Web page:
I like having a paper book with tides and currents.  We used digital charts but also carried paper charts for the entire area.   Digital chart programs give tide and current timing for state of tide and current direction for their coverage area.  I find the annually updated paper books much more accurate that the digital chart tables that are electronically generated for decades.  Also, I like being able to look up tides and currents for planning departure timing for the following morning without turning on a laptop or tablet.  I did begin cruising in tidal areas on my own boat in 1975, so perhaps this is a generational issue.

I liked the Ports and Passes book for the accuracy of its information and for the extras it included, sort of like an almanac with information on the local area beyond the tide and current tables.  You will note that the book does not cover north of Prince Rupert, British Columbia, just near the Alaska border.  While in Alaska we used the digital and on-line information plus the small local give-away tide tables that are often a free-bee at fishing supply stores.  I felt the lack of a comprehensive tide and current book in Alaska and would purhase the appropriate government publications if I go back there.  Put Ports and Passes on the essential list.

Anchorages and Marine ParksAnchorages and Marine Parks, Peter Vassilopoulos.

As the title suggests, this book deals mainly, but not exclusively, with marine parks.  We found it more useful in the Vancouver Island area, and the San Juan and Gulf Islands, though the book includes information up to Prince Rupert and the Dixon Entrance.  There are few places to get ashore in the more islolated anchorages but marine parks always have a landing area and this book tells you where they are and what facilities are available.  There are diagrams indicating anchorages and aerial photos and some anchorage waypoints but the Douglass books have more details and pilotage information.  Some parks have floats and mooring bouys for inexpensive mooring (much less than marinas) and there are almost always places to anchor, too.  There is an extensive  portion on the west coast of Vancouver Island, though we did not go there.  The coverage of Haida Gwaii is minimal, both the Douglas and Waggoners is more useful there.  The coverage does not extend into Alaska.  Not essential, though it is useful and well organized.

Boat Camping Haida Gwaii: A Small Vessel Guide to the Queen Charlotte IslandsBoat Camping Haida Gwaii, Neil Frazer.

Written mostly for kayakers and small powerboat cruisers who are tent camping in Haida Gwaii.  The information is more relevant to those people than us cruising sailboats but does have good information on these fascinating islands.  We loved Haida Gwaii and were awestruck when visiting the heritage villages and when speaking with the watchmen, the only inhabitants of those long abandoned homesites.  Any and all information about this special area was eagerly studied.

Dreamspeaker Cruising Guide Vol. 1: Gulf Islands & Vancouver IslandA Dreamspeaker Cruising Guide, Volume 1, Gulf Islands & Vancouver Island, Anne & Laurence Yeadon-Jones.

We only purchased one vloume of this series of six cruising guides that cover the Canadian part of the northwest coast.  They seemed to be more geared to inexperienced boaters who were not going very far or for very long, two week summer holidays or weekend cruising.  The book has lots of drawings and capsule maps of towns with recommendations for restaurants and shopping.  I grew impatient with the guide as I felt it was not intended for someone of our experience or the distances we intended to travel.  The book does not contain as many or as varied anchorages as the Douglass books.  It would be a good guide for local cruising or a companion to the Waggoners and Douglass guides if staying in one area for a period of time.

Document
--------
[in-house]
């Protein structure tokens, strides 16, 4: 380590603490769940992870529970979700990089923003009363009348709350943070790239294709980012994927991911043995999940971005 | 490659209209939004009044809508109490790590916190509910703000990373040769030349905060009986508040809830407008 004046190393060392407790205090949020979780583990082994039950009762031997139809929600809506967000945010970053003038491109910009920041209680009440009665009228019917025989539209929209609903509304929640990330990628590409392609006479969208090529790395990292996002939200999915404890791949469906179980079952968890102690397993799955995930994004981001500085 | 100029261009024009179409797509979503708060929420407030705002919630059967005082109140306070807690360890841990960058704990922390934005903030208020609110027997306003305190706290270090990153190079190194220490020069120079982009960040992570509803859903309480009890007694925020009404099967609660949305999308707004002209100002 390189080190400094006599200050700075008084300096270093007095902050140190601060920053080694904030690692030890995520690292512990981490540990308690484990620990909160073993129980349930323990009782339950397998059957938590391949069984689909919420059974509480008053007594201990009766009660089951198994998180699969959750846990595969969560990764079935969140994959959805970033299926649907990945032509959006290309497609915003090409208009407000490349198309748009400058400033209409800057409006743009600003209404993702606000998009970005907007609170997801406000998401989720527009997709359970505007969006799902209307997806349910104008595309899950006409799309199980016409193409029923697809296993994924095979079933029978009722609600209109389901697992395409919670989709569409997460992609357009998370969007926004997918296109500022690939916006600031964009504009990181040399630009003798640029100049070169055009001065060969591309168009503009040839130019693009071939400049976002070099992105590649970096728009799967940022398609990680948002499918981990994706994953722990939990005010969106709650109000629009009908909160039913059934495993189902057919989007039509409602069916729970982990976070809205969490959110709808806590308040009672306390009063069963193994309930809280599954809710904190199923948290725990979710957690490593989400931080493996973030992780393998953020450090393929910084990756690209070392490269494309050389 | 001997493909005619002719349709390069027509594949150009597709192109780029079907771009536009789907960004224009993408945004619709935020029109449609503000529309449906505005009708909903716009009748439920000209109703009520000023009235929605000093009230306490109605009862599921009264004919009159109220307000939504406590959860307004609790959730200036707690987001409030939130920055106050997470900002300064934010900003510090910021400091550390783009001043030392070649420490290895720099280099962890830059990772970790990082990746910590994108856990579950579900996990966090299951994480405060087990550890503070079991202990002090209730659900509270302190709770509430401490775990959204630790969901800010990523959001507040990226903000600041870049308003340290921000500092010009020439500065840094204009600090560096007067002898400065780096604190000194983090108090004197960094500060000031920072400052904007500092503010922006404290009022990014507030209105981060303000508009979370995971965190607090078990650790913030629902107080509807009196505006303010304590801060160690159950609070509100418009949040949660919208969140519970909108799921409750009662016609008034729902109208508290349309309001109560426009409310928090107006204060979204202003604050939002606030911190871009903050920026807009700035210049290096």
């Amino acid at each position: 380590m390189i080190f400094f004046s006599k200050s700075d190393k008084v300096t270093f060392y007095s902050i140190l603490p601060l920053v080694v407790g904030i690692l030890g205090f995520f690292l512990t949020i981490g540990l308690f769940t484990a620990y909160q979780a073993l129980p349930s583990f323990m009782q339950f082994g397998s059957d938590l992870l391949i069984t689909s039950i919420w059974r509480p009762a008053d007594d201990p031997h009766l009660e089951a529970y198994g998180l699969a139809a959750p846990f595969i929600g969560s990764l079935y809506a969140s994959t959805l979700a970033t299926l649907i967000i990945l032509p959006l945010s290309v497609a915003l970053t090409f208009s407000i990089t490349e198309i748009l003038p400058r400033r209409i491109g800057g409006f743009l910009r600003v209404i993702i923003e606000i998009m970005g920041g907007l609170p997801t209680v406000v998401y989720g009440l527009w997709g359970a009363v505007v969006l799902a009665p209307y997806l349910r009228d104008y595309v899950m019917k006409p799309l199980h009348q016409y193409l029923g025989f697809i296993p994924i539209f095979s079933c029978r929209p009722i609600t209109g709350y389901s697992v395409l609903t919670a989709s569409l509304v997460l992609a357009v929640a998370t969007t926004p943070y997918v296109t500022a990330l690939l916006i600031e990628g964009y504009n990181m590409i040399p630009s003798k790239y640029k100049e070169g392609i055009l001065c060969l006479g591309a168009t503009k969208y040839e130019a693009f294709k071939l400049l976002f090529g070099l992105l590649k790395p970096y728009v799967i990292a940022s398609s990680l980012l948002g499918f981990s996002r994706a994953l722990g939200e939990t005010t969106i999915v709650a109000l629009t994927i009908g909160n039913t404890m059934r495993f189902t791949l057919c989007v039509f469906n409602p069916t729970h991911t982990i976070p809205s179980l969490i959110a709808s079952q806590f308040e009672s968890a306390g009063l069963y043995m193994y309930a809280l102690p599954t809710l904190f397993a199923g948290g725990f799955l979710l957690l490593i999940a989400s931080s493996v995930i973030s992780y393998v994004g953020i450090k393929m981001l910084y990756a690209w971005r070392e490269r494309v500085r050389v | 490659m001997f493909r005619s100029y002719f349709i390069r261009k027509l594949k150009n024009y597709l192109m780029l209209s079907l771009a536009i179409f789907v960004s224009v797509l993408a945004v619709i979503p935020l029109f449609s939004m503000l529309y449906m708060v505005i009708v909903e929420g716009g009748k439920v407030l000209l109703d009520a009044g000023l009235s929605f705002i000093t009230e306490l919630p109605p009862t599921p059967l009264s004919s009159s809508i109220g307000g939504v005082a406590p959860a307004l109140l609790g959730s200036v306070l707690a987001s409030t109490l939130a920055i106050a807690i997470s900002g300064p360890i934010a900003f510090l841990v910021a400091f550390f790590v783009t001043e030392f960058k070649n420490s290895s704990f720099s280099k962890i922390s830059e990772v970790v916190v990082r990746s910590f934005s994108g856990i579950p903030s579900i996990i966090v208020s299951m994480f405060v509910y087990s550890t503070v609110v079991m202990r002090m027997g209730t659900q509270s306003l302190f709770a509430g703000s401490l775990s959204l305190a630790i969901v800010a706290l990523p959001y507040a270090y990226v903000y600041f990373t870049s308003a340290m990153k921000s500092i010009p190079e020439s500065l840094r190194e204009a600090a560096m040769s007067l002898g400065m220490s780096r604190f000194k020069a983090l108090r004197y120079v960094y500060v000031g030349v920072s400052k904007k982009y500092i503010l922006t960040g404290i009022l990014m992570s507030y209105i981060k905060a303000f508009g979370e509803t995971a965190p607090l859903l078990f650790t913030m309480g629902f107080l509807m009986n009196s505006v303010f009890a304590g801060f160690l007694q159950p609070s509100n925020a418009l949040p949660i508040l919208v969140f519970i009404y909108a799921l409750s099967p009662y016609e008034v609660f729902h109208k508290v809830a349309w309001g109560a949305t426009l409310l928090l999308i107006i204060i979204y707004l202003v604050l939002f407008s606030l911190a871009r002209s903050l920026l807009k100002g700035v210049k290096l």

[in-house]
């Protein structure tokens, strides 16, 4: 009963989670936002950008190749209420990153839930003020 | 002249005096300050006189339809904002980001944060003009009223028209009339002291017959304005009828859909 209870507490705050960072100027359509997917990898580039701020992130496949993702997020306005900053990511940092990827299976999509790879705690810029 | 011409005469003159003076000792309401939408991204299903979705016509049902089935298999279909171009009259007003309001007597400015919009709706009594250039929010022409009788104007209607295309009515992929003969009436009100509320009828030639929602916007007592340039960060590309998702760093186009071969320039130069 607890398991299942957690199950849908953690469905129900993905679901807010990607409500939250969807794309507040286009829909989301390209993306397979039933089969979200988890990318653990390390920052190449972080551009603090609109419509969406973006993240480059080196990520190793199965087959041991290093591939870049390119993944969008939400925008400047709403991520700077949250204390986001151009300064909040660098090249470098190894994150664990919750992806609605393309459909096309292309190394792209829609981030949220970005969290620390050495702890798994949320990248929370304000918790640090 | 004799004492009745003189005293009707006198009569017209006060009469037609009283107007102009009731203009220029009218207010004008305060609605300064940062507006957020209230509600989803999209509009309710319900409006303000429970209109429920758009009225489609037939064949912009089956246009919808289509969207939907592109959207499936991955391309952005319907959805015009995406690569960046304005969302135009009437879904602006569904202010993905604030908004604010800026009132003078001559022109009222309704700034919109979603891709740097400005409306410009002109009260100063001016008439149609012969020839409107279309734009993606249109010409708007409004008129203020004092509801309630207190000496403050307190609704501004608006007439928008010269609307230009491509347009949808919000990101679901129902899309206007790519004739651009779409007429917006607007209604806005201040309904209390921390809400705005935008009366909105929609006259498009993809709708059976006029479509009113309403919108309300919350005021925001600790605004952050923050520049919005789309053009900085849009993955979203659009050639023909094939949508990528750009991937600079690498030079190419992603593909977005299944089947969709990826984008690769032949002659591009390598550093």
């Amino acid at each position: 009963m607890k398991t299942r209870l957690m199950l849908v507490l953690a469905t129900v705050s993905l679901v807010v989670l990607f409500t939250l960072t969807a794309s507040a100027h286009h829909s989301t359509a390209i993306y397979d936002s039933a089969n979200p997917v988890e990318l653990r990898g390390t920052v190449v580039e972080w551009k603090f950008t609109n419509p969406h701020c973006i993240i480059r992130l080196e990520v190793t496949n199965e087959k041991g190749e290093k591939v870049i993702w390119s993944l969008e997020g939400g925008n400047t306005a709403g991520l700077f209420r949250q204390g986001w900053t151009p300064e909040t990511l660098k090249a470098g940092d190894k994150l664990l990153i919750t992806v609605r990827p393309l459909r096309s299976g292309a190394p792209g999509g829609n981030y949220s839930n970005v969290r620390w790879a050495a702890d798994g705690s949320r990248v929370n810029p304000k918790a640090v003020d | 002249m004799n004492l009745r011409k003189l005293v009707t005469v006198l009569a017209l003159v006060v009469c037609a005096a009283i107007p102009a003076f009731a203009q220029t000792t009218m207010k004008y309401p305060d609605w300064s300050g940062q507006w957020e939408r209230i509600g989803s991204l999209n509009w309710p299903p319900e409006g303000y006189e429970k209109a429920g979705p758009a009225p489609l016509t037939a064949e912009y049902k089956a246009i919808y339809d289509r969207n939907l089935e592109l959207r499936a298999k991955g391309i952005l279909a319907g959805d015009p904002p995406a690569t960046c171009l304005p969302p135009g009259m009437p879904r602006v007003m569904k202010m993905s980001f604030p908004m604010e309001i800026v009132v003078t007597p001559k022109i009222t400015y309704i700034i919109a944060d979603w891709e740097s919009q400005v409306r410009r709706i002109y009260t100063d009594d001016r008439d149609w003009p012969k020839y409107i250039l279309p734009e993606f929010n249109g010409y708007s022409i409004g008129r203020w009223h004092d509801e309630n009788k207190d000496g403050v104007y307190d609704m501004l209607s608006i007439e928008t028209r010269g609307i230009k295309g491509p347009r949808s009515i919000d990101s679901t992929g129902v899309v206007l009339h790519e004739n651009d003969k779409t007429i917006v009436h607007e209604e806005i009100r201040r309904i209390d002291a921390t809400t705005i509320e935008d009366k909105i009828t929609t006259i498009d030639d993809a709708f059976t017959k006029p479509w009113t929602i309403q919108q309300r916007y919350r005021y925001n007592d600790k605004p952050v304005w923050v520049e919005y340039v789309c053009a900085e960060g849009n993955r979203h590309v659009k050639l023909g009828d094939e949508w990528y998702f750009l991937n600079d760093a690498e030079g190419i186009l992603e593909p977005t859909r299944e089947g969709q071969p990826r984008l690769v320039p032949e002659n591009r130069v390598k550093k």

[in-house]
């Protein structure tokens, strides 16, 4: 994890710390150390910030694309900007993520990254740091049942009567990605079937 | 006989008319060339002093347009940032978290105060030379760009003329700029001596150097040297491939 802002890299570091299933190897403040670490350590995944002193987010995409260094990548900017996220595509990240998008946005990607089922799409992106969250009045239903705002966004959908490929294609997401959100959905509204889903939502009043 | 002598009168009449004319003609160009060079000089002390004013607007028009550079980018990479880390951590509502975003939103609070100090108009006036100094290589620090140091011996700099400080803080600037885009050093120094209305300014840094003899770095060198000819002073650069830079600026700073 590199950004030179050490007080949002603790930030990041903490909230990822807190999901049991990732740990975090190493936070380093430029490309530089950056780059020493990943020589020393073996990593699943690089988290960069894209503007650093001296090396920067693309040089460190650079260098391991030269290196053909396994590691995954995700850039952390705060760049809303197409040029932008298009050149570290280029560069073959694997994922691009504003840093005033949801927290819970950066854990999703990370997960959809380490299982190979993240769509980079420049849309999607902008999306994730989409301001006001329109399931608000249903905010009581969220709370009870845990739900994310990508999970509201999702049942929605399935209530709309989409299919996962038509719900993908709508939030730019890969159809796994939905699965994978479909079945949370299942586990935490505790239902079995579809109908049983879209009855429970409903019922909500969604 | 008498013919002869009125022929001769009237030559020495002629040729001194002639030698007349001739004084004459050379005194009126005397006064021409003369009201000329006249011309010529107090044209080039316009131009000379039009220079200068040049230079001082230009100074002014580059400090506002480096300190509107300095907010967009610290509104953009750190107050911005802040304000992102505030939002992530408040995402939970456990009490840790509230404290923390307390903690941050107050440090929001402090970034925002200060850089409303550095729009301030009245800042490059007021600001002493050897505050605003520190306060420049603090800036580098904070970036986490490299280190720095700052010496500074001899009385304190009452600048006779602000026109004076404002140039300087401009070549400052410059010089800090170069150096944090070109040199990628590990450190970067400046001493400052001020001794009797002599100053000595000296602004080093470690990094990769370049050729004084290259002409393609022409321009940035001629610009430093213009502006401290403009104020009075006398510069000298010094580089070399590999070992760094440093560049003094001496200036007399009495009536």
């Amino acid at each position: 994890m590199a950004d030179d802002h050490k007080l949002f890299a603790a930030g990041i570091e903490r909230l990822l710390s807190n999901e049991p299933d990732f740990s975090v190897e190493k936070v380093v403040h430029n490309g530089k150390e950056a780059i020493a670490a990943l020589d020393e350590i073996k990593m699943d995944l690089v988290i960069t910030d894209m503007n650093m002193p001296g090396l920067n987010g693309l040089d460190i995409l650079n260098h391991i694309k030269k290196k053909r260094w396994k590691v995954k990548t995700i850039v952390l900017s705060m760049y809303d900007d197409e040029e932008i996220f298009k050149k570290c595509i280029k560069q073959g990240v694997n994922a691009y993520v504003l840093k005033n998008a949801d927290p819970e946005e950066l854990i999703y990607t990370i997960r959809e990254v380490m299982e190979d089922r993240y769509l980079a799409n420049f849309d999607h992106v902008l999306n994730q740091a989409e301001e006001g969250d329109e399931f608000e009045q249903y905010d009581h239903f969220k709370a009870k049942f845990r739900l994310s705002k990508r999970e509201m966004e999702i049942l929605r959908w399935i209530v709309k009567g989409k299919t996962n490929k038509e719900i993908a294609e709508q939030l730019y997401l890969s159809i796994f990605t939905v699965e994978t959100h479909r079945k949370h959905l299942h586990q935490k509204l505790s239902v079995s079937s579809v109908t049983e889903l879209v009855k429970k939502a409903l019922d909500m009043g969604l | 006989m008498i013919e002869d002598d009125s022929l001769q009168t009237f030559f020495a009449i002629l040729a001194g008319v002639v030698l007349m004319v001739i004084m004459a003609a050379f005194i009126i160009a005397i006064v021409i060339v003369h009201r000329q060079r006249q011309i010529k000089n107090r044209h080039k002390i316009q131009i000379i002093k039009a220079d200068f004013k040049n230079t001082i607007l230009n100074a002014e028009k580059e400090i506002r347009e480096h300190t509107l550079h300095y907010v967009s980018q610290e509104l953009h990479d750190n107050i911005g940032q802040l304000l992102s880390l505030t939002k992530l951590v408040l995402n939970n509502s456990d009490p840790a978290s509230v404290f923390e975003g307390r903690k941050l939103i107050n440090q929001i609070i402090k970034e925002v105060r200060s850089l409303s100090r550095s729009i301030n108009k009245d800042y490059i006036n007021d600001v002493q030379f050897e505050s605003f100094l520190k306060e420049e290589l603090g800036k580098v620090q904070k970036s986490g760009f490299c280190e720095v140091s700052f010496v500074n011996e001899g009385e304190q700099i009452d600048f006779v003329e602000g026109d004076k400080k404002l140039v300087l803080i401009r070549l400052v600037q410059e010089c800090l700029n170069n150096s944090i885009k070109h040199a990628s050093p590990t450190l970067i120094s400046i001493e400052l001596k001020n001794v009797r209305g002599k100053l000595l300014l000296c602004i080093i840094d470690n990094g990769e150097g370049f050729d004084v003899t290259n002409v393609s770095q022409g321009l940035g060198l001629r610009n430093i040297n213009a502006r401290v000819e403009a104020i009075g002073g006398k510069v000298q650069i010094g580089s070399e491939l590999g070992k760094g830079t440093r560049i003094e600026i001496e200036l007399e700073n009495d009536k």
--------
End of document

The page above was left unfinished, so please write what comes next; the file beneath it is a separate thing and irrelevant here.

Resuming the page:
Continue reading Paul Howard & Fiona McCall’s Cruising Guide Guide to the West Coast

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“Stars to Steer By” Review Raffle Rextravaganza!

"Stars to Steer By" Review Raffle Rextravaganza

Help fellow seafarers find their way by adding guiding stars and reviews to your favourite books on — and get entered in a raffle with a chance to win a $25 gift certificate.

For every review you contribute, we’ll add your name to the raffle hat. You can even review charts or navigation tools if you want.  Negative reviews are okay too, but extremely short/uninformative reviews might get disqualified.

The raffle will be held on Friday, October 30th.


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Guest Blog: Voyaging With Kids

This guest blog is from Lin Pardey, about Voyaging with Kids, a new book from Sara Dawn Johnson, Behan Gifford and Michael Robertson that the Pardeys are publishing. The  overwhelmingly favorable reactions from early readers of Voyaging with Kids: a Guide to Family Life Afloat has prompted L&L Pardey Publications to create its first full colour book with interactive Ebook edition, to be released in October 2015. The website for the book can be found here.

Cover-final-VWkA Thanksgiving dinner, a house full of friends, and voyagers from overseas, their children’s laughter ringing through the house: that is where Voyaging with Kids first entered my life.

During more than four decades of voyaging, no matter where we happened to be, Larry and I tried to recreate the unique feeling of this most American of holidays. And now that we had hung up our offshore sailing hats and moved ashore on a small island near Auckland, New Zealand, there was room to invite two dozen folks who needed a yearly turkey fix. Among the guests was Sara Johnson. We’d been exchanging emails for a few years. Just before she set off across the Pacific with her husband Michael and their two young daughters, Holly and Leah, I’d written, “Get here in time for Thanksgiving and we’ll have a mooring waiting for you.” As often happens, one kid boat seems to attract another, and on this evening six cruising kids had joined the celebrations. I watched them confidently fitting into a situation that was completely new and interacting comfortably with adults they had never met before, and I found myself wishing there was some way to encourage more folks to take their children away from so-called “normalcy” and let them experience the opportunities cruising could provide.